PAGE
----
“If we can learn from some of best minds in the world we can spark continuous change and innovation,” said president of the WCA, Jim Mellado, “Transformation and leadership development doesn’t just happen two days at the Summit; it happens over a the course of a year.”
One of the unassuming topics at the event was the idea of leaders as anthropologists. While engineers are working on concrete ideas, anthropologists go out and sit by streams, think, and then discuss their thoughts. Anthropologists see what humans really do and develop a deep understanding of them.
Pastor Elliot W. Sands from Church on the Hill in San Jose, CA wrote about seeing his world though anthropology:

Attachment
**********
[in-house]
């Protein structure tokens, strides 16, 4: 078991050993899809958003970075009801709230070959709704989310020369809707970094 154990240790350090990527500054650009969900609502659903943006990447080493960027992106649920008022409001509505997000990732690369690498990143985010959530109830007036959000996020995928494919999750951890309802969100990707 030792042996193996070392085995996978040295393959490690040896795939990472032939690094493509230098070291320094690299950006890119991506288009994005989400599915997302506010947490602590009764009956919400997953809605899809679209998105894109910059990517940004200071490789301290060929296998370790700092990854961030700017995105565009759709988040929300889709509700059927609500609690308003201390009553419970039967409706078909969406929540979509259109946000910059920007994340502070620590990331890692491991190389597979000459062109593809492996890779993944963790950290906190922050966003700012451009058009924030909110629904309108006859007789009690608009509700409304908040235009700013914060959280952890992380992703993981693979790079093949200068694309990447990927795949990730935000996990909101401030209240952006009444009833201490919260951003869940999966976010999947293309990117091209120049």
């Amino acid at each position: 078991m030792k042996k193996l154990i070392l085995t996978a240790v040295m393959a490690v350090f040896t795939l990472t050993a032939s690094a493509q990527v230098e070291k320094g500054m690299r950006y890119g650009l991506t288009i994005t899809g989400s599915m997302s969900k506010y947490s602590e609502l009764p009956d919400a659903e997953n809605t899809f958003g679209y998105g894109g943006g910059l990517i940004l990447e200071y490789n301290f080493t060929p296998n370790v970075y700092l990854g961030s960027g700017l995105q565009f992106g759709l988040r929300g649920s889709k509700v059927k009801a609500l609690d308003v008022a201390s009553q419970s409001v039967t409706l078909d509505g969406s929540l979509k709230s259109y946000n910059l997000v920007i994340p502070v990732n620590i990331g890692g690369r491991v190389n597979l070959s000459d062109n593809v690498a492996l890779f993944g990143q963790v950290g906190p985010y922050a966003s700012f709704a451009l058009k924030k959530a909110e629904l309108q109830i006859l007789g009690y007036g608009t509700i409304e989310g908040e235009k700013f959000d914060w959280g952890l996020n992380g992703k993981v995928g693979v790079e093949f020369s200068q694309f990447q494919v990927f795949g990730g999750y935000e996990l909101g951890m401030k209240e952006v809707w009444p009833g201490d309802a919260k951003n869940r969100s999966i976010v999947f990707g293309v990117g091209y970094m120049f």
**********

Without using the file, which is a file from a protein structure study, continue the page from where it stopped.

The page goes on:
“The gathering with Gary Hamel was another outstanding event offered by the WCA. I left encouraged to come back and look at our church with fresh eyes. One aspect of the event that settled in with me is the need to see the world through the lens of an anthropologist.
“As a Pastor I often think I know what is best for our people, but I haven't asked them. I haven't stood in their shoes. Being an anthropologist allows me to bring different perspectives into the conversation. When change happens, it's from the top and announced to our congregation on a Sunday morning. If we can bring people into the conversation early, not only is there a better chance of acceptance toward change, there’s also a higher likelihood of getting it right.
“We want to do everything we can to communicate Jesus’ Word and help people live out what it means to follow Him.”
All church leaders can learn from Hamel’s latest thinking on church innovation, when he joins Bill Hybels and Jim Mellado for the Leader’s Gathering webcast on March 17, 2010. You can participate at a Summit host church site in your area, or view via the WCA website.